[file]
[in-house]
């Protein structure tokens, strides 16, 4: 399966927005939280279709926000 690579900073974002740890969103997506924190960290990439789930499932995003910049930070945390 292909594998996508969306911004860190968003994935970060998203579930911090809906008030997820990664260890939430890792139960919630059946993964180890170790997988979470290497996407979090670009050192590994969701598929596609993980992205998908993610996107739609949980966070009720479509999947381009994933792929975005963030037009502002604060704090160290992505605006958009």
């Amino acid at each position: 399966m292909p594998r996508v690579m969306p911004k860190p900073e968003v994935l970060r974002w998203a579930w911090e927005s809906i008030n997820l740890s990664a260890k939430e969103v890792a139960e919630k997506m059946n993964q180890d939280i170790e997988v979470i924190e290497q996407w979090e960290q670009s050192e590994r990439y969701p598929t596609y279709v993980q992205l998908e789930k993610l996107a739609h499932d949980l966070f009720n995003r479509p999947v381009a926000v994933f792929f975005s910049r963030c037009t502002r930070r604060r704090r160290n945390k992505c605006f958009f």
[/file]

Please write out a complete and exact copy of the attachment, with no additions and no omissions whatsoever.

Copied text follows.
[in-house]
């Protein structure tokens, strides 16, 4: 399966927005939280279709926000 690579900073974002740890969103997506924190960290990439789930499932995003910049930070945390 292909594998996508969306911004860190968003994935970060998203579930911090809906008030997820990664260890939430890792139960919630059946993964180890170790997988979470290497996407979090670009050192590994969701598929596609993980992205998908993610996107739609949980966070009720479509999947381009994933792929975005963030037009502002604060704090160290992505605006958009």
């Amino acid at each position: 399966m292909p594998r996508v690579m969306p911004k860190p900073e968003v994935l970060r974002w998203a579930w911090e927005s809906i008030n997820l740890s990664a260890k939430e969103v890792a139960e919630k997506m059946n993964q180890d939280i170790e997988v979470i924190e290497q996407w979090e960290q670009s050192e590994r990439y969701p598929t596609y279709v993980q992205l998908e789930k993610l996107a739609h499932d949980l966070f009720n995003r479509p999947v381009a926000v994933f792929f975005s910049r963030c037009t502002r930070r604060r704090r160290n945390k992505c605006f958009f």